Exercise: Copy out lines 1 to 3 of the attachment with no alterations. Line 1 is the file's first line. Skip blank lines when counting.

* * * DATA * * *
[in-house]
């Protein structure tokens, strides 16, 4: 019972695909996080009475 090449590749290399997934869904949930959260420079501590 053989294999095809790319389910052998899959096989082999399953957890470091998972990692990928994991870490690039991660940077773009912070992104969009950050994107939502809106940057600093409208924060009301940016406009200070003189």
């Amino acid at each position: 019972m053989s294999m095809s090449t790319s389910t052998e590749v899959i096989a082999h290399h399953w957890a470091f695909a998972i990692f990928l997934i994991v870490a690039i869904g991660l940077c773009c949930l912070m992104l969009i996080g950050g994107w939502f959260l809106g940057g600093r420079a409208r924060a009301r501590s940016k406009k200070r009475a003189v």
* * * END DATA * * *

[in-house]
């Protein structure tokens, strides 16, 4: 019972695909996080009475 090449590749290399997934869904949930959260420079501590 053989294999095809790319389910052998899959096989082999399953957890470091998972990692990928994991870490690039991660940077773009912070992104969009950050994107939502809106940057600093409208924060009301940016406009200070003189």
């Amino acid at each position: 019972m053989s294999m095809s090449t790319s389910t052998e590749v899959i096989a082999h290399h399953w957890a470091f695909a998972i990692f990928l997934i994991v870490a690039i869904g991660l940077c773009c949930l912070m992104l969009i996080g950050g994107w939502f959260l809106g940057g600093r420079a409208r924060a009301r501590s940016k406009k200070r009475a003189v």